Skipping Fitness Activities What Happens when you Don't Exercise?

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Did I miss anything?

I taught public school for 32 years, and for 14 of those years I worked with students from Grades 8 through 12. When a student missed a class it wasn't uncommon for them to return and ask the question, "Did I miss anything?" instead of asking "What did I miss?" Tom Hayward wrote a poem about this which I suspect every teacher can relate to — even today.

Students did indeed miss something. Hayward sums it up this way in his poem:

"Contained in this classroom
is a microcosm of human experience
assembled for you to query and examine and ponder
This is not the only place such an opportunity has been gathered
but it was one place
And you weren’t here."

It is the same with fitness class. My fitness participants don't usually ask if they missed anything because many of them do indeed understand that their body did miss something. Many will even tell me that it's "very hard" to get back into fitness, after missing for a week or two, but a full understanding of the physical changes that have occurred may not always be clear to them.

Everyone understands on some level that if you miss fitness class, your body has missed something — this especially happens if you do no exercise at all and even more so if you do not do the same types of exercise as are done in a fitness class.

Every day you are away means more days to recover once you return. If you do not keep up, there will be physical and psychological ramifications. Returning and starting again is harder with each day you miss.

We all need certain basics in life — air, water, food, shelter, clothing. Fitness should be a part of that list. It should be as important to our daily schedule as eating breakfast, putting on clothes for the day, and drinking water.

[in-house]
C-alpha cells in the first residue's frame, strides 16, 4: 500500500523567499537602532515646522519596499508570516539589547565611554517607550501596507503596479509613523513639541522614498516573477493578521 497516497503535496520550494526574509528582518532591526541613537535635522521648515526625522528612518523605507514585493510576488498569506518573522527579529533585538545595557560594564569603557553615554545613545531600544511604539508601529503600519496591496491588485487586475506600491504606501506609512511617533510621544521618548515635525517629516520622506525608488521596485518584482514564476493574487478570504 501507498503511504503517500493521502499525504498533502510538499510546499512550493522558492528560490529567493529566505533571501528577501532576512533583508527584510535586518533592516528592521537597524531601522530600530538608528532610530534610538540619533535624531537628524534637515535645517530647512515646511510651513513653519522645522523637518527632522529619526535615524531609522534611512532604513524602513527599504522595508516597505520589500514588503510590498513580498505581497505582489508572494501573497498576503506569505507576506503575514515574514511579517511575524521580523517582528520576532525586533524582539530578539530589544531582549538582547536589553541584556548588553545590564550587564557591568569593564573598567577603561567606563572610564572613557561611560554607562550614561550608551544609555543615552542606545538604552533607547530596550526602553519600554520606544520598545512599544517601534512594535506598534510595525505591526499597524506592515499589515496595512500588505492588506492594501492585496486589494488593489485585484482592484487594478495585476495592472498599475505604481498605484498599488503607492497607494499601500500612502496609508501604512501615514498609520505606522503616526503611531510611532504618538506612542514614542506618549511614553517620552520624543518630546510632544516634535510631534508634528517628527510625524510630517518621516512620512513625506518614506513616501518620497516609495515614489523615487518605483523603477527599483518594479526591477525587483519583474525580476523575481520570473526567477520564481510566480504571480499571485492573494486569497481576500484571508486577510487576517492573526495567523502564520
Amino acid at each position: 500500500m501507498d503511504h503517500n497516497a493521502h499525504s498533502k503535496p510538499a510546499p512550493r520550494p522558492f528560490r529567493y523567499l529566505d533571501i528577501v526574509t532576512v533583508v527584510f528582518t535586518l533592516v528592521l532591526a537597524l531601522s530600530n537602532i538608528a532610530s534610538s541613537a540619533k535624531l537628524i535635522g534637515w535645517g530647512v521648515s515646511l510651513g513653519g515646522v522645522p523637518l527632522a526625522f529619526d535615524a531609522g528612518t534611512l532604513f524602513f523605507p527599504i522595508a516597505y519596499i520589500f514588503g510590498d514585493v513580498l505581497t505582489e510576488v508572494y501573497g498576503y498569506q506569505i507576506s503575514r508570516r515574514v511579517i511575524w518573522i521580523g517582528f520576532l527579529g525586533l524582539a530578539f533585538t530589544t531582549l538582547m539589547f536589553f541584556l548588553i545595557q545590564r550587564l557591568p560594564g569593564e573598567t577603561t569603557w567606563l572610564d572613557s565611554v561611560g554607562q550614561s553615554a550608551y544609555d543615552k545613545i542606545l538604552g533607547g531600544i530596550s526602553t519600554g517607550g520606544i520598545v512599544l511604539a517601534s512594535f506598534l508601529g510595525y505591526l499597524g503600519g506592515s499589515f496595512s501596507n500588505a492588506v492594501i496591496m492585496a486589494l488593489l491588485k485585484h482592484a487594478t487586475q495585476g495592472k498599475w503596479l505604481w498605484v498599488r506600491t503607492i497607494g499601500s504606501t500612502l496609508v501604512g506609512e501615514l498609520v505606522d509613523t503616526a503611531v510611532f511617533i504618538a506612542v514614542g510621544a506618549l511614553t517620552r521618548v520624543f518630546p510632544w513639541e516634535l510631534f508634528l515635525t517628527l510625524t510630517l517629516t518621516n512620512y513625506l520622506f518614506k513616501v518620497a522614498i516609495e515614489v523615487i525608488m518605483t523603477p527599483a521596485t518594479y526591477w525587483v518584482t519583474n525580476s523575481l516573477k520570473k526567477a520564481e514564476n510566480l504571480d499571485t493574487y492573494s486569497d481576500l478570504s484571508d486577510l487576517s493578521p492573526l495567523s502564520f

What changes occur in the body if you don't exercise?

Being physically fit means you can:

Fitness is about endurance and strength. When it comes to levels of fitness, we’re all different. We vary in age and we all have unique strengths and weaknesses. The effects of inactivity, therefore, will be different for each person. Some changes can happen very quickly — even within a day. Others will take a little longer.

The more fit you are to begin with, the longer and more slowly may be the decline when you are not being active.

Here are some changes that will occur over time:

Oxygen intake capacity declines: As your ability to take in oxygen declines — which will happen after just a few days of not doing fitness — your endurance will also decline. It will happen more quickly in older adults than in younger. It is difficult to measure on your own, but it may be most obvious when you find it harder to climb a small hill or a short flight of stairs or you discover that you can't walk as far as you did just a few days ago.

A measurable decline in muscle strength and endurance: From structure, power, and strength to stamina, tone, and coordination, muscles will change. You can’t see the process happening, but when you forgo the gym for your couch, the muscle fibers which are necessary for strenuous and/or efficient activities become fatigued and work less efficiently.

A rise in sugar levels: If you are diabetic or even pre-diabetic, this can be dangerous. It's important to keep blood sugar levels even, avoiding spikes and falls, so that the body does not over-use insulin.

A rise in blood lipids: Cholesterol levels and triglycerides may rise, changing the risk ratio between "good" and "bad" cholesterol (HDL and LDL). Elevated or abnormal levels of lipids and/or lipoproteins in the blood is a major risk factor for cardiovascular disease. Those who are prone to hypercholesterolemia are more likely to have elevated blood lipids within a day or two of non-activity.